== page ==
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Menopause Review/Przegląd Menopauzalny
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vol. 12
Review paper

Immunotherapy in advanced cutaneous melanoma patients

Jacek Mackiewicz, Łukasz Krokowicz

Przegląd Menopauzalny 2013; 17 (5): 429-433
Online publish date: 2013/11/05
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The incidence of cancer has been increasing worldwide [1]. Skin melanoma is a rare malignancy, however the morbidity has risen several times in the past years [2, 3]. Early diagnosis of the disease and surgical treatment is associated with high rates of cure of melanoma. 93-97% of melanoma patients survive 5 years after resection of a thin primary lesion (Breslow equal or below 1 mm). However, mortality increases when melanoma starts to metastasize [4].

In the past forty years no treatment of metastatic melanoma was available. Until 2010 only dacarbazine (DTIC) in Europe and the USA and interleukin-2 (IL-2) in the USA were approved for the treatment of metastatic melanoma, however, none of these drugs extended overall survival (OS) of treated patients. Multidrug chemotherapy was associated with a higher response rate but did not demonstrate extension of OS in randomised phase III studies as compared to DTIC alone. Results of trials evaluating other cytotoxic agents alone or in combination with biotherapy were also disappointing [5-7]. Meta-analysis of 42 clinical trials, which included 2100 metastatic melanoma patients demonstrated 6.2-month median OS, and 1-year survival of 25.5% of patients [8].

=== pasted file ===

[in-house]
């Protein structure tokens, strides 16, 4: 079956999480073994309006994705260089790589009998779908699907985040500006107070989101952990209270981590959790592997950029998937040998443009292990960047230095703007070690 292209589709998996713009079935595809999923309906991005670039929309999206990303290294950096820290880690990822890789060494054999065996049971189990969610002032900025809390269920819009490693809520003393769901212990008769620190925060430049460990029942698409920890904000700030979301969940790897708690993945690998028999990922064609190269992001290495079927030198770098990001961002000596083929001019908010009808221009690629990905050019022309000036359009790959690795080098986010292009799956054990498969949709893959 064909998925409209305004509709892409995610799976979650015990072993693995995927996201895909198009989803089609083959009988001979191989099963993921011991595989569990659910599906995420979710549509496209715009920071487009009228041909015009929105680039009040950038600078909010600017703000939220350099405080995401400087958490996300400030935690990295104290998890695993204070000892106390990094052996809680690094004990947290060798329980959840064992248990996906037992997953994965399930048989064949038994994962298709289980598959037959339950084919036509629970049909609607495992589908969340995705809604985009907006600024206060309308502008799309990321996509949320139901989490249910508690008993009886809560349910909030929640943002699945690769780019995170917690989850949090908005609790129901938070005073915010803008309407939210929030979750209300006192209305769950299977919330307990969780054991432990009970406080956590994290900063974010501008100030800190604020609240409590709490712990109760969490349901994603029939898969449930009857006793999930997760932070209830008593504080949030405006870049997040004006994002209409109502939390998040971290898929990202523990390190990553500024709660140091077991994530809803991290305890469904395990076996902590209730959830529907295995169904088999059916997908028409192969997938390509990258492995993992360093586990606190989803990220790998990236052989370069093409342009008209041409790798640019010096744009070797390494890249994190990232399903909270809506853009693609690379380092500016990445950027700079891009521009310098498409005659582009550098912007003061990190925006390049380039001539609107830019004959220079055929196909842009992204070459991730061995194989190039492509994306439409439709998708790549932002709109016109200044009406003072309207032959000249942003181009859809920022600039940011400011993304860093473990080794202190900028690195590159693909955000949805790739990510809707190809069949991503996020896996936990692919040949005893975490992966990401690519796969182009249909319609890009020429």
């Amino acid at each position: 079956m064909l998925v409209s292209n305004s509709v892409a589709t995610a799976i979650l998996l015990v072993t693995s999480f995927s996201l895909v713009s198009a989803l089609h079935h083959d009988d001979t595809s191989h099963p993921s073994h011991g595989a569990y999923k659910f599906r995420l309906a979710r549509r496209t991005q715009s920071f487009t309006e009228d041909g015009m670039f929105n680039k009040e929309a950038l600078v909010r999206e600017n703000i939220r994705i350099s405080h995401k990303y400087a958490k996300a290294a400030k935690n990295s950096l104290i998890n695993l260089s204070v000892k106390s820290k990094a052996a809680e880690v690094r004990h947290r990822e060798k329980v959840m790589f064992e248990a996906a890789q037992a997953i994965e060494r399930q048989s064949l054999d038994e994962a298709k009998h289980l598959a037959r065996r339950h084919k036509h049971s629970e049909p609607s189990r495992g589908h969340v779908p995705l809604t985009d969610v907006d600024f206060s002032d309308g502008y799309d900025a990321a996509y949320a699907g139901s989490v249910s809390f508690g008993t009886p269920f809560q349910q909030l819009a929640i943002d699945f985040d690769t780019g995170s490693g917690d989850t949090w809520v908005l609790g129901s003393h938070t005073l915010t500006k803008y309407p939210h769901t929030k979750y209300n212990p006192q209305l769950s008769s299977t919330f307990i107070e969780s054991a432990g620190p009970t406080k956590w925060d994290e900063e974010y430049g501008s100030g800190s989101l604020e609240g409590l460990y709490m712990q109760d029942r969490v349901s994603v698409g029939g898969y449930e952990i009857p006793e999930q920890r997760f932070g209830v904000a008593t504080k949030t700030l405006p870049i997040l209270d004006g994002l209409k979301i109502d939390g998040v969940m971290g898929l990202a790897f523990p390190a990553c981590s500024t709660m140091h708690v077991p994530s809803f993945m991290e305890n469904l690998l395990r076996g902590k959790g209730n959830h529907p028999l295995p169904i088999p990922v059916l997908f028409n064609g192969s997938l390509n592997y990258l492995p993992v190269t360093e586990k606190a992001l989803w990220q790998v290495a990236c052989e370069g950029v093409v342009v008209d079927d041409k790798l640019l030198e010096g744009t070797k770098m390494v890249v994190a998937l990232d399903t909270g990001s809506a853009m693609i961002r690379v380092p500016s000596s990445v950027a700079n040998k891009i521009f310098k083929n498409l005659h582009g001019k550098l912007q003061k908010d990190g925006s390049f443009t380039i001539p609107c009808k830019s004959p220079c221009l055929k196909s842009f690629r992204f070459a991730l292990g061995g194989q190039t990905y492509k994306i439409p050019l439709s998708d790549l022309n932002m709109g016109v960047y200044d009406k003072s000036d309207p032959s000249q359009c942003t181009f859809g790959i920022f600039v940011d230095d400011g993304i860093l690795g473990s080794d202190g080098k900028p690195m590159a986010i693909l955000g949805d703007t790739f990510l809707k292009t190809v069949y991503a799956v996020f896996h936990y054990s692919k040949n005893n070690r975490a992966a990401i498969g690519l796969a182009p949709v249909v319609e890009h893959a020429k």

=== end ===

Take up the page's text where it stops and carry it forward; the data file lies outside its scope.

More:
The new era of metastatic melanoma treatment

Renal cell carcinoma and melanoma are acknowledged to be the most immunogenic malignancy in humans. In the case of melanoma it may clinically manifest as spontaneous regression of primary lesion (approximately in 7% of cases) and mounting immune response against melanoma cells in some patients [9, 10]. Better understanding of the molecular and cellular mechanisms that control the immune system has enabled the development of a number of innovative and promising therapeutic strategies that modulate the immune response in melanoma patients.

Recently new drugs have improved OS in phase III regulatory studies leading to the approval of ipilimumab and vemurafenib in Europe and the USA as well as dabrafenib and trametinib in the USA for the treatment of metastatic melanoma. Currently various immunomodulatory therapies such as monoclonal antibodies directed against CTLA-4, PD-1, PD-1L or cancer vaccines alone or in combination are being tested in clinical trials.